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Authors: Willie Robertson,Korie Robertson

The Duck Commander Family (10 page)

BOOK: The Duck Commander Family
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Curly Don was sitting on the couch watching us fight.

“Don’t y’all look like two fine Christians?” he told us, once we settled down enough to hear what he was saying.

I ran out of the house and jumped into Uncle Si’s Nissan
truck and drove around for a while. I knew I had to go home and clean up the mess before Phil and Kay got home, or we’d both be in big trouble, but I needed to calm down first. I walked back into the house and apologized to Jase. He did his best to apologize to me (he told me to shut up or something). We’ve never had a physical fight since. We both realized we were too old and too big to be fighting like that. We could hurt each other or break something else. And to be honest, Curly’s comment about our being fine Christians really made an impact on us. Jase and I are brothers, and we realized that wasn’t the way God wanted us to be treating each other. Kay was always quoting 1 John 4:20: “For whoever does not love their brother and sister, whom they have seen, cannot love God, whom they have not seen.” This was a time in our life when our spiritual walk was growing, and this was a lesson that has stuck with me.



All of our Robertson confidence and stubbornness could serve us well in life, but if we were selfish and didn’t use it for the good, it could be to our detriment. We had to figure out how to get along with each other and with others, and we were learning those lessons. Most important, we had to learn how to love as God defines it. As 1 Corinthians 13:4–5 says, “Love is patient, love is kind. It does not envy, it does not boast, it is not proud. It does not dishonor others, it is not self-seeking, it is not easily angered, it keeps no record of wrongs.” These were tough lessons for a couple of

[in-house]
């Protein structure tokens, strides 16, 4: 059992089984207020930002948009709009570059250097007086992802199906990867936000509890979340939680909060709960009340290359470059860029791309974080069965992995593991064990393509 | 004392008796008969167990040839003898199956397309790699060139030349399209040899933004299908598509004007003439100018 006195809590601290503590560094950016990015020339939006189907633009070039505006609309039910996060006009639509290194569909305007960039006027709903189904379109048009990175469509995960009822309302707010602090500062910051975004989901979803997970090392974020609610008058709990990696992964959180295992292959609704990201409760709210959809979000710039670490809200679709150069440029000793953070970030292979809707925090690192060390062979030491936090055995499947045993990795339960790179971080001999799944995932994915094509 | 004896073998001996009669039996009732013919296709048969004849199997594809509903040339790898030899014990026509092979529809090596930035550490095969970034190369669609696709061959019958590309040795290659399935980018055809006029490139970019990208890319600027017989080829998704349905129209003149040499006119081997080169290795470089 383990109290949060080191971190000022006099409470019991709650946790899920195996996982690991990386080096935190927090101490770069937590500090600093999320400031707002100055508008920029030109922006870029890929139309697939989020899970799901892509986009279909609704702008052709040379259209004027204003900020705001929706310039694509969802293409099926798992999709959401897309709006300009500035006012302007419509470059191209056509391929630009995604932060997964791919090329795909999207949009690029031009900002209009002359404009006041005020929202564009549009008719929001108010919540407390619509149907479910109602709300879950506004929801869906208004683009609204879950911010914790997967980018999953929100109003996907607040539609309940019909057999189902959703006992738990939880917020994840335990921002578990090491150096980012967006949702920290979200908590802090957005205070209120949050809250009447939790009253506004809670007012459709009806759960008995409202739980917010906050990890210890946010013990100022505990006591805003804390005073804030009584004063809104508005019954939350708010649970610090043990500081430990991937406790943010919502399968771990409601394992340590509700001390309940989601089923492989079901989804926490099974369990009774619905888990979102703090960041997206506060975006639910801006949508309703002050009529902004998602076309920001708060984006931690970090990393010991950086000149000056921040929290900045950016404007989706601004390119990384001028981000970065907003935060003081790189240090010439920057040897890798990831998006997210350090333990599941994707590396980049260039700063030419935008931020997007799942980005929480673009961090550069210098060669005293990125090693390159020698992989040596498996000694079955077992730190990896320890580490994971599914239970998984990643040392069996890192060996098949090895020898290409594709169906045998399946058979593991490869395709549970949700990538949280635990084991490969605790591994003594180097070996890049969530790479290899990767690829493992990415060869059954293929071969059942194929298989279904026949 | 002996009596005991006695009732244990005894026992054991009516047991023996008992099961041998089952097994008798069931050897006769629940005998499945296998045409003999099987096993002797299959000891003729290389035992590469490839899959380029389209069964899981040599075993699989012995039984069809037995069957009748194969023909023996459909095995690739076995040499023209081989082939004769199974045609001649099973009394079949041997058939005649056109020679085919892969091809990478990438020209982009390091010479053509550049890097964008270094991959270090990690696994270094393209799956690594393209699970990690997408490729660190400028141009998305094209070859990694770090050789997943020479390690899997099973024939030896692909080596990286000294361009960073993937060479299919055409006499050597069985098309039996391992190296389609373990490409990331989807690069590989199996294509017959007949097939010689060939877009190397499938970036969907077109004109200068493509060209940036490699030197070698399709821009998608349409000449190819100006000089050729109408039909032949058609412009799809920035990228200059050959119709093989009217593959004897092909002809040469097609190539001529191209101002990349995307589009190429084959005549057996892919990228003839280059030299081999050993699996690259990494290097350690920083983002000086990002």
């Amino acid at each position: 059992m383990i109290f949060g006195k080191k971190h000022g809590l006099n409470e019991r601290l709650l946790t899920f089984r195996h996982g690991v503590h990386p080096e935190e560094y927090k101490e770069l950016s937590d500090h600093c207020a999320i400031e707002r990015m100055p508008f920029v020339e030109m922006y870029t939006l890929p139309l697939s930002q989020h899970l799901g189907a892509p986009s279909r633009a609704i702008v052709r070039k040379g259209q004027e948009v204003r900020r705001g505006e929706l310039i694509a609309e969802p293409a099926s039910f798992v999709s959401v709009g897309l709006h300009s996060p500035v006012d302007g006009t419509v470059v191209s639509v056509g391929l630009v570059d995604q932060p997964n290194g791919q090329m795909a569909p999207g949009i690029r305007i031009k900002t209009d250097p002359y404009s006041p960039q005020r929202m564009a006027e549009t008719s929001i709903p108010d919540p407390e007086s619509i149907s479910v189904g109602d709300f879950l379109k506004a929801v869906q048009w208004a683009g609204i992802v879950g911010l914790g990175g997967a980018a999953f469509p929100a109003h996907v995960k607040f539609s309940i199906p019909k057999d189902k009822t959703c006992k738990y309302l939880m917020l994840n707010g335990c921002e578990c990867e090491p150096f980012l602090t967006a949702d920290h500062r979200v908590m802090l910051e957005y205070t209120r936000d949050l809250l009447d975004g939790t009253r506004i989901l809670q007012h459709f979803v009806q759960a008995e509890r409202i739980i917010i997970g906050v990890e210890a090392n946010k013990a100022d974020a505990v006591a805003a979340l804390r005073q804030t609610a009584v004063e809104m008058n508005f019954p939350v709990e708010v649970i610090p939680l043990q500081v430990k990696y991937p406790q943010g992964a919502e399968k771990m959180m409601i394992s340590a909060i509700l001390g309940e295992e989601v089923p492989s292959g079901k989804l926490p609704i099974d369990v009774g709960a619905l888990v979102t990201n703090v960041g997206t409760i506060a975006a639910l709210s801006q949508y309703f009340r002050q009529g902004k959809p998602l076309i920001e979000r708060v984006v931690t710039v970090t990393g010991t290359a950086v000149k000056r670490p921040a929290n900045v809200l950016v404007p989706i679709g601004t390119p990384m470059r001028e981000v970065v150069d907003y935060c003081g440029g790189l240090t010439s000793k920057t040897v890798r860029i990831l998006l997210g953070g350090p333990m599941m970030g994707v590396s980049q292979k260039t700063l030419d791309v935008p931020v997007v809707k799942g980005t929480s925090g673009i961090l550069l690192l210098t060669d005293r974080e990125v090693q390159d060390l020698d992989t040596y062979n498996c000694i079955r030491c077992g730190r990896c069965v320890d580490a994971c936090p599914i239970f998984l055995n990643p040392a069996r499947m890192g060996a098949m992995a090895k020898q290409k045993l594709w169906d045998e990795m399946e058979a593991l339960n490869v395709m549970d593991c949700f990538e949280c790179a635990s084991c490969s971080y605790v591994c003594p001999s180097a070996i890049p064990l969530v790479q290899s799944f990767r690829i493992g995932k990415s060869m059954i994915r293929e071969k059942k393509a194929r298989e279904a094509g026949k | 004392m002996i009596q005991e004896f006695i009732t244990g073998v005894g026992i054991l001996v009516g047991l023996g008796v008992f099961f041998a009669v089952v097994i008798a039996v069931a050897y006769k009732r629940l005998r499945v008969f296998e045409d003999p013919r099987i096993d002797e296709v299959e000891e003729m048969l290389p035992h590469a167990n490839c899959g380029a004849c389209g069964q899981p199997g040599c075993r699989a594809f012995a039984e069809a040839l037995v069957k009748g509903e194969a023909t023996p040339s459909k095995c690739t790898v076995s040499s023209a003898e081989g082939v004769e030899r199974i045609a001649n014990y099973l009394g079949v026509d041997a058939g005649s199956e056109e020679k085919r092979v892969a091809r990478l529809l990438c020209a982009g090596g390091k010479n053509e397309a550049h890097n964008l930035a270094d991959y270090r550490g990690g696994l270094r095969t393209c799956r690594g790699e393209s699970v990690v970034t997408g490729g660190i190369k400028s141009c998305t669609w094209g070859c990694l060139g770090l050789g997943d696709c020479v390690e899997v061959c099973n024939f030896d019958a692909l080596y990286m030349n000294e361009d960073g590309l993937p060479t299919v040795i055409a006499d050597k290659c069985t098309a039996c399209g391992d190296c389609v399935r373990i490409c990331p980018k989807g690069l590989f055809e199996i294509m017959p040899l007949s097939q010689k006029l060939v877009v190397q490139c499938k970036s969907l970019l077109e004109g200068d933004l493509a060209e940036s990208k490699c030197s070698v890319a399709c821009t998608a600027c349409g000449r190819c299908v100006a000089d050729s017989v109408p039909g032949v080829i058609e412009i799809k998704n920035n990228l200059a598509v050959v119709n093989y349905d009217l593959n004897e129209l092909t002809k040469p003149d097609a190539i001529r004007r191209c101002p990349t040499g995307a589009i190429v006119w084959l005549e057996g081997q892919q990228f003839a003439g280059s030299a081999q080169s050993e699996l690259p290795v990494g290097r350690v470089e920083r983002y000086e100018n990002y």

country boys, but I’m glad Phil and Kay kept “beating” it into us and Curly Don was there at the right time to remind us.

We shook hands and cleaned up the kitchen. The worst part was that during all the commotion, I burned my frozen pizza.



Looking for something weird? Well, here it is! We love pizza at the Robertson household. I have tried all sorts of weird toppings on pizza, and am actually building a pizza oven so I can explore even more. Cooking is all about the exploration. Pizza is the most fun food you can experiment with. Put on whatever you like.


1 tablespoon extra-virgin olive oil

2 garlic cloves, minced

cup crushed red pepper

1 thin pizza crust, fully baked

cups grated mozzarella cheese

cup tomatoes, diced

teaspoon dried oregano

cup green onions, diced

2 smoked duck sausages, sliced

cup grated Parmesan cheese


1. Preheat oven to 450 degrees.

2. Mix olive oil, garlic, and red pepper in small bowl.

3. Place pizza crust on baking sheet.

4. Sprinkle pizza crust with mozzarella cheese.

5. Top pizza with tomatoes, oregano, green onions, sliced sausage, and Parmesan cheese.

6. Drizzle olive oil mixture over pizza.

7. Bake pizza about fifteen minutes, or until cheese is melted and crust is brown.





rowing up Robertson meant we were all involved in the family business, whatever it was at the time. As we got older that meant helping with duck calls, but in the early days, Phil had other ways to support his family while Duck Commander was getting off the ground. Some of these jobs we enjoyed; others, not so much.